If considering a recent “small” class B+/C motor home, here is a comparison between the two main contenders, the Sprinter with the V6 diesel engine and the Ford E350 with the V10 gasoline engine.
Advantages Of The Sprinter With Diesel Engine
- Offers a 35% improvement in fuel economy over the Ford-V10, when both are loaded and driven identically.
- More ergonomic driver compartment with more leg room.
- Comfort continues with a car-like feel & quiet ride.
- A grander view out the windshield
- Made by Mercedes which people are attracted to.
Advantages Of The Ford E350 with V10 Engine
- Given identical motor homes both brand and model, the Ford is around $13,000 MSRP cheaper
- The Ford V10 engine has 50% more horse power and torque
- The Ford E350 chassis handles 1430 pounds more weight.
- The E350 is able to tow a heavier load.
- The E350 rear axle is significantly wider which translates to better stability.
- In most places traveled, gasoline costs less than diesel fuel
- The Sprinter diesel has limited mechanical service shops around North America
- The Sprinter diesel is typically outfitted with a propane generator. Propane is a critical fuel for RV operations, and generally needs to be rationed when dry camping.
- This Next Point Is Debatable But Still Worth Noting....The V6 Sprinter diesel engine is not allowed to idle for extended periods. This limitation is detrimental when you need a/c but there are generator restrictions or you are dangerously low on propane, or you have a mechanical failure with the generator or roof a/c. The Ford V10 can safely idle for hours on end, heating, cooling, and battery charging, all valuable if you have a baby, pets, or health/respiratory issues.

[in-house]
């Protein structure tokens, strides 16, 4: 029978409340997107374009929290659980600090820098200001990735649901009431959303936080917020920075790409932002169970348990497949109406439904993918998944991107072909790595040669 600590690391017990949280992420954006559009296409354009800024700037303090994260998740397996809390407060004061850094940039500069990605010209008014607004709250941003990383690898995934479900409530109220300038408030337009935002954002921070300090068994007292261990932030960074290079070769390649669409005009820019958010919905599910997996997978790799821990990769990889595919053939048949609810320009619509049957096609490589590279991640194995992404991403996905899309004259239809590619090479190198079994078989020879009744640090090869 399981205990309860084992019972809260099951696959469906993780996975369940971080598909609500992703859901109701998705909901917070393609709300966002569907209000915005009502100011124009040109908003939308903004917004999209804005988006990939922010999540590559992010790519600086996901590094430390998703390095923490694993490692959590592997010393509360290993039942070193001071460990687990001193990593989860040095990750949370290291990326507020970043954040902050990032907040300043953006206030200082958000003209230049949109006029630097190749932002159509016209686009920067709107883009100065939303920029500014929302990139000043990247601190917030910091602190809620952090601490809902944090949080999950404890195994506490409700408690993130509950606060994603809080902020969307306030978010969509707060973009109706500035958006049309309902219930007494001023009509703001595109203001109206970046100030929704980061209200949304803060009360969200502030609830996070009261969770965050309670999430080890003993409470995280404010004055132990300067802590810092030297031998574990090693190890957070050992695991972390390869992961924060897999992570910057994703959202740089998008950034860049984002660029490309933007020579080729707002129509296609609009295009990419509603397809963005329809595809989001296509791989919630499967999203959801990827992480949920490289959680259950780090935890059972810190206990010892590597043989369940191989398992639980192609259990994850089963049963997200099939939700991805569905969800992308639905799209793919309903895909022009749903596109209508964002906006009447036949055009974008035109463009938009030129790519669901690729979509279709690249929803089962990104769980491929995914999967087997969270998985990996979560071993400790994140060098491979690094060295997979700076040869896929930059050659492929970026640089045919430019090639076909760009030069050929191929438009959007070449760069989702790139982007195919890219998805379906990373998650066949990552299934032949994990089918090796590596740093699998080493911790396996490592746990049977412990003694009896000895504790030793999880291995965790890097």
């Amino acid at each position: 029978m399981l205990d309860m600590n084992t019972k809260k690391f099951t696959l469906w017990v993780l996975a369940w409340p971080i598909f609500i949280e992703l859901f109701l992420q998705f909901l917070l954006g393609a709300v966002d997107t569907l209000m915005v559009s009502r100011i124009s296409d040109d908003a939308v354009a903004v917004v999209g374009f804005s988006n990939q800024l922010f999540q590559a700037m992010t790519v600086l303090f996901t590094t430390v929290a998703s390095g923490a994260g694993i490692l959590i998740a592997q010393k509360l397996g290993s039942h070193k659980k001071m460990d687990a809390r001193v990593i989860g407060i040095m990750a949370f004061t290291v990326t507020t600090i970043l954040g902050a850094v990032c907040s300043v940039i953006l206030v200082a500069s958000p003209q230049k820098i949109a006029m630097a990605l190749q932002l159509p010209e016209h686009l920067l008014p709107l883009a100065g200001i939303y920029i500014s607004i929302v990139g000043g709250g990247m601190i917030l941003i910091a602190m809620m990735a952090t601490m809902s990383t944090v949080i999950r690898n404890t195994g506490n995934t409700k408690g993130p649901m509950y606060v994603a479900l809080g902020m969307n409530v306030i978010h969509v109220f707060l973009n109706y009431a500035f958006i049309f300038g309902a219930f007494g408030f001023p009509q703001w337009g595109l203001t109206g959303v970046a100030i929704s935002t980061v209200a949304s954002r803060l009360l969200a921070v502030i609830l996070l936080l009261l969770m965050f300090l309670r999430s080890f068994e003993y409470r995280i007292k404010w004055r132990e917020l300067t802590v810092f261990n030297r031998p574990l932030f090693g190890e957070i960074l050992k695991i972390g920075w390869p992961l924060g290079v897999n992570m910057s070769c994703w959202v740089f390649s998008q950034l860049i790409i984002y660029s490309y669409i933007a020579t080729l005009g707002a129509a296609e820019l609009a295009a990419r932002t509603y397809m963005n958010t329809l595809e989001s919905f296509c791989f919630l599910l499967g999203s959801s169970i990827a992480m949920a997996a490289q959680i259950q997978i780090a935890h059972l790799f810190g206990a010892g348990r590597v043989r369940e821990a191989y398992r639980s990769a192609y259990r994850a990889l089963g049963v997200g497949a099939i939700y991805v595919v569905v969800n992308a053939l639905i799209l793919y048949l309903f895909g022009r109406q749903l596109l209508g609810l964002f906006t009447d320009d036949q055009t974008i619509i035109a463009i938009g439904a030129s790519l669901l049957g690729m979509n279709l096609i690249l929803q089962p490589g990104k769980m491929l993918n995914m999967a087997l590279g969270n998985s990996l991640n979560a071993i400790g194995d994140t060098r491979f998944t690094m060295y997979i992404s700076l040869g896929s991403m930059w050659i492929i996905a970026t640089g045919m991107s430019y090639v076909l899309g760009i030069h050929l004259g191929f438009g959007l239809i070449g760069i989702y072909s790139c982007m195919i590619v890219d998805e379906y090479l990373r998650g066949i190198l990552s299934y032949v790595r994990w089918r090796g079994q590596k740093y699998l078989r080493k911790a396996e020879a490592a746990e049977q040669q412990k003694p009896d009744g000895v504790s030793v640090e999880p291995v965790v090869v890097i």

You decide what your priorities are, and pick the appropriate chassis. There are some really sweet motor homes being built exclusively on the Sprinter chassis, such as the Winnebago Via, View and View Profile. Others like Phoenix USA build their model 2350 and 2400 on both the Sprinter and Ford E350. They will even build it on the heaviest duty E450 upon request for a nominal fee. People who request an E450 for a small motor home, tow heavier things like for example, a multi-horse trailer. You can even special order a E350 & E450 4x4.
There is so much cool stuff offered in recent years, and even more anticipated with the upcoming Ford T-Series chassis. The general public hopes it will become available for the RV industry. It is kind-of like a Sprinter in size and fuel economy, but hopeful to be much more affordable.
The Chevy GMC 3500/4500 Chassis
I do not understand why this chassis is not more popular. It offers more interior comfort than the Ford, but not as much as the Sprinter. It's power & weight ratings are a little less than their Ford counter-parts making them a great chassis for all but the heaviest of class Cs. They are also a little better on fuel consumption. One thing to keep in-mind, if you are counting inches to store your rig, the Chevy/GMC adds an additional 9" to the front bumper compared to the Ford. I learned that researching rigs that could fit in my 25'-0" deep garage. By default, the Ford gave me 9 more inches to work with. If you examine my motor home in my garage HERE, you will see an extra 9 inches in length might have been detrimental.